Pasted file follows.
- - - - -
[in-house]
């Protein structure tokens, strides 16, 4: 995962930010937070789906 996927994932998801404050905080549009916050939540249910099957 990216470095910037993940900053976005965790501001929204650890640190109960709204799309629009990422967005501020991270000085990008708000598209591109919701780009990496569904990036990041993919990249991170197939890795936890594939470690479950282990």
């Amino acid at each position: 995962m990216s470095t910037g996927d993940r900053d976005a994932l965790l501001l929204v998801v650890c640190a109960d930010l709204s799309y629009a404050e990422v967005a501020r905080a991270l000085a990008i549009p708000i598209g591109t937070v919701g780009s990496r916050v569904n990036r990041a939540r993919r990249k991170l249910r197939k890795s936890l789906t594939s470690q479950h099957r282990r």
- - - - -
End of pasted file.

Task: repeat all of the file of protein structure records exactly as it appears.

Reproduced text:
[in-house]
């Protein structure tokens, strides 16, 4: 995962930010937070789906 996927994932998801404050905080549009916050939540249910099957 990216470095910037993940900053976005965790501001929204650890640190109960709204799309629009990422967005501020991270000085990008708000598209591109919701780009990496569904990036990041993919990249991170197939890795936890594939470690479950282990």
């Amino acid at each position: 995962m990216s470095t910037g996927d993940r900053d976005a994932l965790l501001l929204v998801v650890c640190a109960d930010l709204s799309y629009a404050e990422v967005a501020r905080a991270l000085a990008i549009p708000i598209g591109t937070v919701g780009s990496r916050v569904n990036r990041a939540r993919r990249k991170l249910r197939k890795s936890l789906t594939s470690q479950h099957r282990r």